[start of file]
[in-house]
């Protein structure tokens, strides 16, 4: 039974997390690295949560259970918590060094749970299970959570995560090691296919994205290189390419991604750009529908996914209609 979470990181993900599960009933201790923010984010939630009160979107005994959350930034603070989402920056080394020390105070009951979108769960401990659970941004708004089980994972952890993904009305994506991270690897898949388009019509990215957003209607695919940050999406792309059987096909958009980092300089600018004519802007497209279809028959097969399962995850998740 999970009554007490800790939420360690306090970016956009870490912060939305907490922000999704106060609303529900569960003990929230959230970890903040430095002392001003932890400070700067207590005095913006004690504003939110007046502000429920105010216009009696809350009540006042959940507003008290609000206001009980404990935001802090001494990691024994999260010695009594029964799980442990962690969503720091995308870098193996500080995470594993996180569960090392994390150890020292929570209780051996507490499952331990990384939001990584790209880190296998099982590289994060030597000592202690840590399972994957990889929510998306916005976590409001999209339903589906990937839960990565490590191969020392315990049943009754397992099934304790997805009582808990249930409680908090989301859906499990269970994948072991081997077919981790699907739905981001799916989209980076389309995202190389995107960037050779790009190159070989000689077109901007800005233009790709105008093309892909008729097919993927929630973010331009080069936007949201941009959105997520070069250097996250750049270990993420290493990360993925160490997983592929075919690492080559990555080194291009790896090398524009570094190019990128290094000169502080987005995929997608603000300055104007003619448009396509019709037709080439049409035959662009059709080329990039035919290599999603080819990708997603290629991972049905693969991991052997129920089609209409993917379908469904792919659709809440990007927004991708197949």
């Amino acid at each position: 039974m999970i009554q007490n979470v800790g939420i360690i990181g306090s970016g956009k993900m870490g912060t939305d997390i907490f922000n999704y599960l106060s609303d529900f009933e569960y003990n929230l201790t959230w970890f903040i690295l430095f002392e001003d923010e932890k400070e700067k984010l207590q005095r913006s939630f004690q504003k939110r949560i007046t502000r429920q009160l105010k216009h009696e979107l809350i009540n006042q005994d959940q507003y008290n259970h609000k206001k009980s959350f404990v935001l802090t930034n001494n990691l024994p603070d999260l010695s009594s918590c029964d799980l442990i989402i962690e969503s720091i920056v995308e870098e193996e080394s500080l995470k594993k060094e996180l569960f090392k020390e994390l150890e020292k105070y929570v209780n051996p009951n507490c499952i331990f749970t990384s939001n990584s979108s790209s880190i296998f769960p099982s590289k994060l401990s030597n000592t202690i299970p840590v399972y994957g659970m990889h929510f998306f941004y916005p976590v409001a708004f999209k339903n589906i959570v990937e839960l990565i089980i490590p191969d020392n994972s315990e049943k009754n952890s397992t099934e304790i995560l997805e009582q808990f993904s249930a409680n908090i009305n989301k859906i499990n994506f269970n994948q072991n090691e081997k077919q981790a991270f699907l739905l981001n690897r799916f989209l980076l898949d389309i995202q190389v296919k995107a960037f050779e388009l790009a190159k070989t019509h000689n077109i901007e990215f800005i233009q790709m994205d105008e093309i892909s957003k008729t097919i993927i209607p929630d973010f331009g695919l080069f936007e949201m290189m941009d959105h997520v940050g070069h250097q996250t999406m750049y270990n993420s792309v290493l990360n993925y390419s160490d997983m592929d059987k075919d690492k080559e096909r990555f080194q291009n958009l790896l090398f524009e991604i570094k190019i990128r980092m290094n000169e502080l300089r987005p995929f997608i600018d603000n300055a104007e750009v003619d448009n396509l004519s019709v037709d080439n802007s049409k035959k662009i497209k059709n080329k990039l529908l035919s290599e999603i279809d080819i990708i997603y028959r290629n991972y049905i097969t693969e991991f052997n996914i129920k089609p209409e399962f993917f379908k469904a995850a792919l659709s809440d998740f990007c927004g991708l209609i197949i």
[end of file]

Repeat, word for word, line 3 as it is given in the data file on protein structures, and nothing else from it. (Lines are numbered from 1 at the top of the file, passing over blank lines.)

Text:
């Amino acid at each position: 039974m999970i009554q007490n979470v800790g939420i360690i990181g306090s970016g956009k993900m870490g912060t939305d997390i907490f922000n999704y599960l106060s609303d529900f009933e569960y003990n929230l201790t959230w970890f903040i690295l430095f002392e001003d923010e932890k400070e700067k984010l207590q005095r913006s939630f004690q504003k939110r949560i007046t502000r429920q009160l105010k216009h009696e979107l809350i009540n006042q005994d959940q507003y008290n259970h609000k206001k009980s959350f404990v935001l802090t930034n001494n990691l024994p603070d999260l010695s009594s918590c029964d799980l442990i989402i962690e969503s720091i920056v995308e870098e193996e080394s500080l995470k594993k060094e996180l569960f090392k020390e994390l150890e020292k105070y929570v209780n051996p009951n507490c499952i331990f749970t990384s939001n990584s979108s790209s880190i296998f769960p099982s590289k994060l401990s030597n000592t202690i299970p840590v399972y994957g659970m990889h929510f998306f941004y916005p976590v409001a708004f999209k339903n589906i959570v990937e839960l990565i089980i490590p191969d020392n994972s315990e049943k009754n952890s397992t099934e304790i995560l997805e009582q808990f993904s249930a409680n908090i009305n989301k859906i499990n994506f269970n994948q072991n090691e081997k077919q981790a991270f699907l739905l981001n690897r799916f989209l980076l898949d389309i995202q190389v296919k995107a960037f050779e388009l790009a190159k070989t019509h000689n077109i901007e990215f800005i233009q790709m994205d105008e093309i892909s957003k008729t097919i993927i209607p929630d973010f331009g695919l080069f936007e949201m290189m941009d959105h997520v940050g070069h250097q996250t999406m750049y270990n993420s792309v290493l990360n993925y390419s160490d997983m592929d059987k075919d690492k080559e096909r990555f080194q291009n958009l790896l090398f524009e991604i570094k190019i990128r980092m290094n000169e502080l300089r987005p995929f997608i600018d603000n300055a104007e750009v003619d448009n396509l004519s019709v037709d080439n802007s049409k035959k662009i497209k059709n080329k990039l529908l035919s290599e999603i279809d080819i990708i997603y028959r290629n991972y049905i097969t693969e991991f052997n996914i129920k089609p209409e399962f993917f379908k469904a995850a792919l659709s809440d998740f990007c927004g991708l209609i197949i």